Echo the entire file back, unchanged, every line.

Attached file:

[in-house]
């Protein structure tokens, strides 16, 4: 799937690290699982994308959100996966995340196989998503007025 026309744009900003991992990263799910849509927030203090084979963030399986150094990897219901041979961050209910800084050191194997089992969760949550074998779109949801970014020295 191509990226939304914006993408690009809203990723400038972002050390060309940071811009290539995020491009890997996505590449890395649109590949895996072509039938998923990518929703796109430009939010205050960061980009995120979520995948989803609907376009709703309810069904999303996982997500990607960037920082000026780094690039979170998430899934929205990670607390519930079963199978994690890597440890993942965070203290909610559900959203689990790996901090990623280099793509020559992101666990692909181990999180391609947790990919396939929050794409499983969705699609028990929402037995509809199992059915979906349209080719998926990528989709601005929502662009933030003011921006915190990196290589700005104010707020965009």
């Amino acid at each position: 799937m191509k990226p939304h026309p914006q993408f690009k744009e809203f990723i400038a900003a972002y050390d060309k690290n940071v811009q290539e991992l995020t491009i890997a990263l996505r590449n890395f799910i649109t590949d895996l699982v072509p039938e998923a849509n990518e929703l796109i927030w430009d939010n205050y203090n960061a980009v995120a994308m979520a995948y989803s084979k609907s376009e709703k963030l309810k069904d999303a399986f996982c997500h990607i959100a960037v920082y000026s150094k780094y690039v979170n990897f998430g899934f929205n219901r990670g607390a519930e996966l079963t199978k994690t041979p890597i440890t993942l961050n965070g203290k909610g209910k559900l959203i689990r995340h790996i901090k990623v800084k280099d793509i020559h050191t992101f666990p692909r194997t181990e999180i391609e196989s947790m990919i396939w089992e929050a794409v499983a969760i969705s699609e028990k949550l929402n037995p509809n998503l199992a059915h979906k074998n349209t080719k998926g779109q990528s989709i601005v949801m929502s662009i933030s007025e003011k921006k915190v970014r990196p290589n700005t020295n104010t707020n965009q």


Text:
[in-house]
């Protein structure tokens, strides 16, 4: 799937690290699982994308959100996966995340196989998503007025 026309744009900003991992990263799910849509927030203090084979963030399986150094990897219901041979961050209910800084050191194997089992969760949550074998779109949801970014020295 191509990226939304914006993408690009809203990723400038972002050390060309940071811009290539995020491009890997996505590449890395649109590949895996072509039938998923990518929703796109430009939010205050960061980009995120979520995948989803609907376009709703309810069904999303996982997500990607960037920082000026780094690039979170998430899934929205990670607390519930079963199978994690890597440890993942965070203290909610559900959203689990790996901090990623280099793509020559992101666990692909181990999180391609947790990919396939929050794409499983969705699609028990929402037995509809199992059915979906349209080719998926990528989709601005929502662009933030003011921006915190990196290589700005104010707020965009």
């Amino acid at each position: 799937m191509k990226p939304h026309p914006q993408f690009k744009e809203f990723i400038a900003a972002y050390d060309k690290n940071v811009q290539e991992l995020t491009i890997a990263l996505r590449n890395f799910i649109t590949d895996l699982v072509p039938e998923a849509n990518e929703l796109i927030w430009d939010n205050y203090n960061a980009v995120a994308m979520a995948y989803s084979k609907s376009e709703k963030l309810k069904d999303a399986f996982c997500h990607i959100a960037v920082y000026s150094k780094y690039v979170n990897f998430g899934f929205n219901r990670g607390a519930e996966l079963t199978k994690t041979p890597i440890t993942l961050n965070g203290k909610g209910k559900l959203i689990r995340h790996i901090k990623v800084k280099d793509i020559h050191t992101f666990p692909r194997t181990e999180i391609e196989s947790m990919i396939w089992e929050a794409v499983a969760i969705s699609e028990k949550l929402n037995p509809n998503l199992a059915h979906k074998n349209t080719k998926g779109q990528s989709i601005v949801m929502s662009i933030s007025e003011k921006k915190v970014r990196p290589n700005t020295n104010t707020n965009q």